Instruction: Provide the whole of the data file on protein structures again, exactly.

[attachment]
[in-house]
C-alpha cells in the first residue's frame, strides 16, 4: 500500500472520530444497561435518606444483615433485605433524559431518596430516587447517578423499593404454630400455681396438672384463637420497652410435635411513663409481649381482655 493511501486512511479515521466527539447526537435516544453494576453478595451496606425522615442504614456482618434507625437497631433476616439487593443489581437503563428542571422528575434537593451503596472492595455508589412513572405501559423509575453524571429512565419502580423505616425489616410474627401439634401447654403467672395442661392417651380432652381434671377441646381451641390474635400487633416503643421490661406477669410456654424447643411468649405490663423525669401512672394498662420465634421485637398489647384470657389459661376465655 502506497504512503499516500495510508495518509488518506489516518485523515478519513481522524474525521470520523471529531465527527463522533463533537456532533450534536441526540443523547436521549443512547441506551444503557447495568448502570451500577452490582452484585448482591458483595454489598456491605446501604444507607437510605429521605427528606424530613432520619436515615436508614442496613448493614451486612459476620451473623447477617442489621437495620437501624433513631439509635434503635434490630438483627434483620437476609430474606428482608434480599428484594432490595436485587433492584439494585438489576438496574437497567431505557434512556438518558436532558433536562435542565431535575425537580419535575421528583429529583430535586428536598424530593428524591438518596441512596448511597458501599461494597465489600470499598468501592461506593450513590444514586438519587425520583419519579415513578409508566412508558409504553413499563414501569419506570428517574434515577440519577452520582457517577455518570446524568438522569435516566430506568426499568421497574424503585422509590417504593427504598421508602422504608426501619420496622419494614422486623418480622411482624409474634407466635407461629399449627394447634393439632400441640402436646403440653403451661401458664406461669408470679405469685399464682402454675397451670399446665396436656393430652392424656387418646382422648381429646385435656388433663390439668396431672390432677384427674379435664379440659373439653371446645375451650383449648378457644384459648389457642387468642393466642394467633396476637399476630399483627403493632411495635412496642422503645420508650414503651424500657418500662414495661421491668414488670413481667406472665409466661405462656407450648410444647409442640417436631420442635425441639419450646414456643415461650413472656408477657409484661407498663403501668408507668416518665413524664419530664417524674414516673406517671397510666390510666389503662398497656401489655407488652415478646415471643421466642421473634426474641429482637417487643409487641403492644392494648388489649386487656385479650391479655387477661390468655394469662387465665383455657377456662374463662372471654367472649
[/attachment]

[in-house]
C-alpha cells in the first residue's frame, strides 16, 4: 500500500472520530444497561435518606444483615433485605433524559431518596430516587447517578423499593404454630400455681396438672384463637420497652410435635411513663409481649381482655 493511501486512511479515521466527539447526537435516544453494576453478595451496606425522615442504614456482618434507625437497631433476616439487593443489581437503563428542571422528575434537593451503596472492595455508589412513572405501559423509575453524571429512565419502580423505616425489616410474627401439634401447654403467672395442661392417651380432652381434671377441646381451641390474635400487633416503643421490661406477669410456654424447643411468649405490663423525669401512672394498662420465634421485637398489647384470657389459661376465655 502506497504512503499516500495510508495518509488518506489516518485523515478519513481522524474525521470520523471529531465527527463522533463533537456532533450534536441526540443523547436521549443512547441506551444503557447495568448502570451500577452490582452484585448482591458483595454489598456491605446501604444507607437510605429521605427528606424530613432520619436515615436508614442496613448493614451486612459476620451473623447477617442489621437495620437501624433513631439509635434503635434490630438483627434483620437476609430474606428482608434480599428484594432490595436485587433492584439494585438489576438496574437497567431505557434512556438518558436532558433536562435542565431535575425537580419535575421528583429529583430535586428536598424530593428524591438518596441512596448511597458501599461494597465489600470499598468501592461506593450513590444514586438519587425520583419519579415513578409508566412508558409504553413499563414501569419506570428517574434515577440519577452520582457517577455518570446524568438522569435516566430506568426499568421497574424503585422509590417504593427504598421508602422504608426501619420496622419494614422486623418480622411482624409474634407466635407461629399449627394447634393439632400441640402436646403440653403451661401458664406461669408470679405469685399464682402454675397451670399446665396436656393430652392424656387418646382422648381429646385435656388433663390439668396431672390432677384427674379435664379440659373439653371446645375451650383449648378457644384459648389457642387468642393466642394467633396476637399476630399483627403493632411495635412496642422503645420508650414503651424500657418500662414495661421491668414488670413481667406472665409466661405462656407450648410444647409442640417436631420442635425441639419450646414456643415461650413472656408477657409484661407498663403501668408507668416518665413524664419530664417524674414516673406517671397510666390510666389503662398497656401489655407488652415478646415471643421466642421473634426474641429482637417487643409487641403492644392494648388489649386487656385479650391479655387477661390468655394469662387465665383455657377456662374463662372471654367472649